It was our last day on Skye and we piled into our Rabbie’s mini-bus right after breakfast and John, our tour guide and driver, headed out of Portree. We were on our way on the long drive back to Glasgow. But we stopped after only ten miles to get one last look of the misty isle. We gazed at the river winding down the glen and noticed that the hills on the left were smaller, rounder and well, redder, than their neighbors on the other side which were taller, rockier and darker. The Red Cuillins on the left are made of granite. The Black Cuillins on the right are made of gabbro. Together they form the Cuillin and are considered the most beautiful mountain scenery on Skye.
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The mountain closest to us at our viewpoint is called Glamaig, the highest of the Red Cuillins and the darling of Scottish hill runners. Every July more than a hundred of them run up the hill and back in commemoration of an event that occurred way back in 1899. In that year a Gurkha soldier from Nepal named Harkbir Thapa raced from the bar of the Sligachan Hotel to the top of Glamaig, a total of 2 miles of moor to the foot of the hill and then 2,817 feet up, and back in one hour and 15 minutes. The owner of the hotel was not present at this event and didn’t believe that it was possible. So Thapa did it again. This time he did it in 55 minutes! The record for this annual race, now called the David Shepherd Memorial Glamaig Hill Race, was set in 2012 by Finlay Wild. He did it in 44 minutes and 27 seconds. He has also won the last four years.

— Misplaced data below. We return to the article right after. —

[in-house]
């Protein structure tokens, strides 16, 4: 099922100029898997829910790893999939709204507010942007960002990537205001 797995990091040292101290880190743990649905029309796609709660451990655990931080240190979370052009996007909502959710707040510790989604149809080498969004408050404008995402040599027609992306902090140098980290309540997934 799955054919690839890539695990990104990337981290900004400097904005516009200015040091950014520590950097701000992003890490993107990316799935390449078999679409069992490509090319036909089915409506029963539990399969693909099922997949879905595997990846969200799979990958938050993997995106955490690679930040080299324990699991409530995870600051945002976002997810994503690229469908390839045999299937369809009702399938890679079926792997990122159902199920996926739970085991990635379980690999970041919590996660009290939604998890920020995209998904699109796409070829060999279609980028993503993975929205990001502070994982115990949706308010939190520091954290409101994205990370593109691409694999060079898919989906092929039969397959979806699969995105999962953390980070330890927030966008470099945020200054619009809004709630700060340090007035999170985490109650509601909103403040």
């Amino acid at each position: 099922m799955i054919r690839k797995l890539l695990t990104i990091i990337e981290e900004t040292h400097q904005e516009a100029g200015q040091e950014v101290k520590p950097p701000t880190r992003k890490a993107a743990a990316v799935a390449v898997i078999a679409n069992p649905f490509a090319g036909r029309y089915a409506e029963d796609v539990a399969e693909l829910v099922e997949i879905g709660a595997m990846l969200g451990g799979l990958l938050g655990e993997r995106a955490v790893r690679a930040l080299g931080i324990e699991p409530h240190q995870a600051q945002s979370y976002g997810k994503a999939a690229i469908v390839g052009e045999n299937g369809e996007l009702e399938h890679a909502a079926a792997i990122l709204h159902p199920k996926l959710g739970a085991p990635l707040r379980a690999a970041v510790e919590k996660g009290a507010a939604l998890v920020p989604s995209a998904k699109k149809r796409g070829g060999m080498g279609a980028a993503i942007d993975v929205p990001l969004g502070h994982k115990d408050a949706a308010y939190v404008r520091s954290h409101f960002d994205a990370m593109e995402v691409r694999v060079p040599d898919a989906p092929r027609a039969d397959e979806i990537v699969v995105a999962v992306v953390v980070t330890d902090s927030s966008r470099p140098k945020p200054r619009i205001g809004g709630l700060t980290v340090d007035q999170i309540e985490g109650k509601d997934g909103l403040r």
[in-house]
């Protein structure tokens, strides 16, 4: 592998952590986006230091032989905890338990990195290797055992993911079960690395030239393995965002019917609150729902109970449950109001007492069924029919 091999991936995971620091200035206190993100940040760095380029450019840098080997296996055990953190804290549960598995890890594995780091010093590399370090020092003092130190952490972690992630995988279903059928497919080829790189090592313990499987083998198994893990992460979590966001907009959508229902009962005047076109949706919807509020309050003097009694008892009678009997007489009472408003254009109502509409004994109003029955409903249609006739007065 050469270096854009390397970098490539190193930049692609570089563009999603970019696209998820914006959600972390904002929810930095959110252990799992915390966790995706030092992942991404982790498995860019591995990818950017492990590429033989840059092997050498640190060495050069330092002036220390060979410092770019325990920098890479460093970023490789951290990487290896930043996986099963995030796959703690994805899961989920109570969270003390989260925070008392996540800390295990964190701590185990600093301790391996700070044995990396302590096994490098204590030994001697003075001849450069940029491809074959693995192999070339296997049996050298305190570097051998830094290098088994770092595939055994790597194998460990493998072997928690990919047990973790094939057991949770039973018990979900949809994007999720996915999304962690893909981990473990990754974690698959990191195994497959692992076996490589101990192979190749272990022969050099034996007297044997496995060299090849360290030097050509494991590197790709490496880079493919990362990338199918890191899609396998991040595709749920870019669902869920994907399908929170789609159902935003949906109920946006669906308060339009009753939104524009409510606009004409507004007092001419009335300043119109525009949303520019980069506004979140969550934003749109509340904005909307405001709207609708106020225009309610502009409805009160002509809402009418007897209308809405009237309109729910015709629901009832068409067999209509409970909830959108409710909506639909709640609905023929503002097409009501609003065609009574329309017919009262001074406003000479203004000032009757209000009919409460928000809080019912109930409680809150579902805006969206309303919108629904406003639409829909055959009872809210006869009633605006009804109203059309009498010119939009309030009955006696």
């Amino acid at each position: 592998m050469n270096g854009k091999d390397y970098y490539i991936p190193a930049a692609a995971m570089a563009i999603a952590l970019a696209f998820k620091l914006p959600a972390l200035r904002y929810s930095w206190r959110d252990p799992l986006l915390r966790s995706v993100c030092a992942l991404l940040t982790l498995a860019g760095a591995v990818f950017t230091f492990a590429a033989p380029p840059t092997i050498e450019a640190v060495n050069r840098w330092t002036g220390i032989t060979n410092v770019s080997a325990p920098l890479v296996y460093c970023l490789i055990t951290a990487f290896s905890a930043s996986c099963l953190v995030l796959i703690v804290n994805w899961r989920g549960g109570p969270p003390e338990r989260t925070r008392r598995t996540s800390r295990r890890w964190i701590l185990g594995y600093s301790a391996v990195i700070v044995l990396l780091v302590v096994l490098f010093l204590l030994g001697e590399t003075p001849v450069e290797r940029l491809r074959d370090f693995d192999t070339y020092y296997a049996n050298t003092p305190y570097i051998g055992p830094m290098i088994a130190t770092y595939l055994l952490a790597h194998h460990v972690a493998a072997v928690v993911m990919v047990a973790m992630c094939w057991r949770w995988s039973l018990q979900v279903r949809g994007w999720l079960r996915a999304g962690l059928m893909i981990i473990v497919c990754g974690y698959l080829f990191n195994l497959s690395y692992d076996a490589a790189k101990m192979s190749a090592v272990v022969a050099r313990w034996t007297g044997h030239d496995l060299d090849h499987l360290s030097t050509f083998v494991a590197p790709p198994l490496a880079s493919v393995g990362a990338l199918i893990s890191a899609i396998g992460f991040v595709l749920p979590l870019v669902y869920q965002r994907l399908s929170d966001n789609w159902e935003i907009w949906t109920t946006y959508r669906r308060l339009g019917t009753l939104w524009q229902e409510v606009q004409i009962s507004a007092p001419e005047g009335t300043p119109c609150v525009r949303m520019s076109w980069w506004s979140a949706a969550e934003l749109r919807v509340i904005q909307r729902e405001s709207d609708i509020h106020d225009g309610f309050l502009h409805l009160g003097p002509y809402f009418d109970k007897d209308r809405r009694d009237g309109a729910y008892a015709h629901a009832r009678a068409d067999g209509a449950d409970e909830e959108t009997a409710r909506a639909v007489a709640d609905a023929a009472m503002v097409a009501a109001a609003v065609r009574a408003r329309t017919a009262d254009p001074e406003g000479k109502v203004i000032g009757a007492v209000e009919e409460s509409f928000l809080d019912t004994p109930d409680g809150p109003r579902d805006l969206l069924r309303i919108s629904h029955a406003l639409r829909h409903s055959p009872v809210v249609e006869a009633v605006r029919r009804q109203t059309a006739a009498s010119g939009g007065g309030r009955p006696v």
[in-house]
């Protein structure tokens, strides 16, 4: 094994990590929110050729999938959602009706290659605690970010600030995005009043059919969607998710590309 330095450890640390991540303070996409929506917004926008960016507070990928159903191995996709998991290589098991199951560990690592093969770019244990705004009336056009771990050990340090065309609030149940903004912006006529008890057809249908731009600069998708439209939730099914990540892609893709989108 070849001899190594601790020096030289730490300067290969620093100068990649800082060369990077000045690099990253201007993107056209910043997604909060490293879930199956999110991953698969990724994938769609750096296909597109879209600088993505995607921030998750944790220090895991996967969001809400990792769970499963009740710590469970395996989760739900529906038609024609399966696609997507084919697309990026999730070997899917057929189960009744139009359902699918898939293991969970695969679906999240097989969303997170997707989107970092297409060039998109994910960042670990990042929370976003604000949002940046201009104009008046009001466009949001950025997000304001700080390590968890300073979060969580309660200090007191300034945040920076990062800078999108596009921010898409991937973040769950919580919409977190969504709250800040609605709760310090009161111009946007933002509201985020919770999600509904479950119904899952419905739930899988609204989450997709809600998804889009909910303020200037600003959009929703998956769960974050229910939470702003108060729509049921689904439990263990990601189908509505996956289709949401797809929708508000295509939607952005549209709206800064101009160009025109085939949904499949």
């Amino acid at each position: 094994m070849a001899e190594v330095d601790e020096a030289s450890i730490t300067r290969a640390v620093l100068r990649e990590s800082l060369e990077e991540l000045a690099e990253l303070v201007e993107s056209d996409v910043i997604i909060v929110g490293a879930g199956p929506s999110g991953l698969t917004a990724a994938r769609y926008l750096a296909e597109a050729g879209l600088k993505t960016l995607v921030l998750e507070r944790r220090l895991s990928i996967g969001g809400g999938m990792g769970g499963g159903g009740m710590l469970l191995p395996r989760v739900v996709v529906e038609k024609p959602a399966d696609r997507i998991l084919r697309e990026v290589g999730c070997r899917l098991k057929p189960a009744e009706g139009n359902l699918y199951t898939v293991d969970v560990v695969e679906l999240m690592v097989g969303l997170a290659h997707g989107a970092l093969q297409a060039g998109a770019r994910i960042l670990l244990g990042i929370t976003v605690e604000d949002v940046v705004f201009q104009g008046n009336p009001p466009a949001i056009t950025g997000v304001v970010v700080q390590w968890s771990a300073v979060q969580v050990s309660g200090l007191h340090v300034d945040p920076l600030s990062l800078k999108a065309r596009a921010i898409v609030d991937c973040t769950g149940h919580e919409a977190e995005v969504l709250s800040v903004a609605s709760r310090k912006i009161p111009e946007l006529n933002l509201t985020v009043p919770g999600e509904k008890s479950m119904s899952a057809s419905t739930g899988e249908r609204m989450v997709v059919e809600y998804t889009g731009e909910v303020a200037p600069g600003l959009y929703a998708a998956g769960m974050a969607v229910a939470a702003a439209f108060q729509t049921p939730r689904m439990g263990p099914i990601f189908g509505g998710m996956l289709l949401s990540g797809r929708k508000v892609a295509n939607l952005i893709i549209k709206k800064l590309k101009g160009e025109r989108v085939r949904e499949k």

In Scotland a hill higher than 3000 feet is called a Munro. There are 282 Munros in Scotland and twelve of them are in the Black Cuillins. Climbers and scramblers consider the Black Cuillins to be the biggest challenge for mountaineers in all of Great Britain.
The champions of Skye mountaineering were a local climber named John Mackenzie and a renowned British scientist and international mountaineer named J Norman Collie. Mackenzie started climbing mountains when he was ten years old. Sgurr Mhicchoinnich, the seventh highest mountain in the Black Cuillins, is named after him. Collie climbed peaks in the Alps, Canadian Rockies and the Himalayas. He visited Skye in 1886 and climbed Am Basteir. He came back to Skye nearly every summer for the next 30 years and together with Mackenzie climbed all thirty-six peaks of the Black Cuillins, often the first ones to do so. Collie climbed Am Basteir again in 1933 after his friend Mackenzie died and he said that it was his last climb. He died in Sligachan in 1942 and was buried next to Mackenzie on a hill in Struan overlooking the Cuillin.
Remember Sean Connery’s famous sword fight in Highlander? That was filmed on the Cioch Buttress on Sron Na Ciche in the Black Cuillins. Lots of people hike and climb to this spot every year. They flew Connery in by helicopter. Other movies made in the Cuillin include 47 Ronin (2013) and Seachd: The Inaccessible Pinnacle (2007).
Sligachan is located at the intersection of the A87 and A863 roads about ten miles south of Portree. The community is not much more than the hotel, a campsite and a few B & B’s.
After our stay at Sligachan we got back on the A87 and crossed over the Skye Bridge to the mainland. My next posting will cover the rest of our trip back to Glasgow.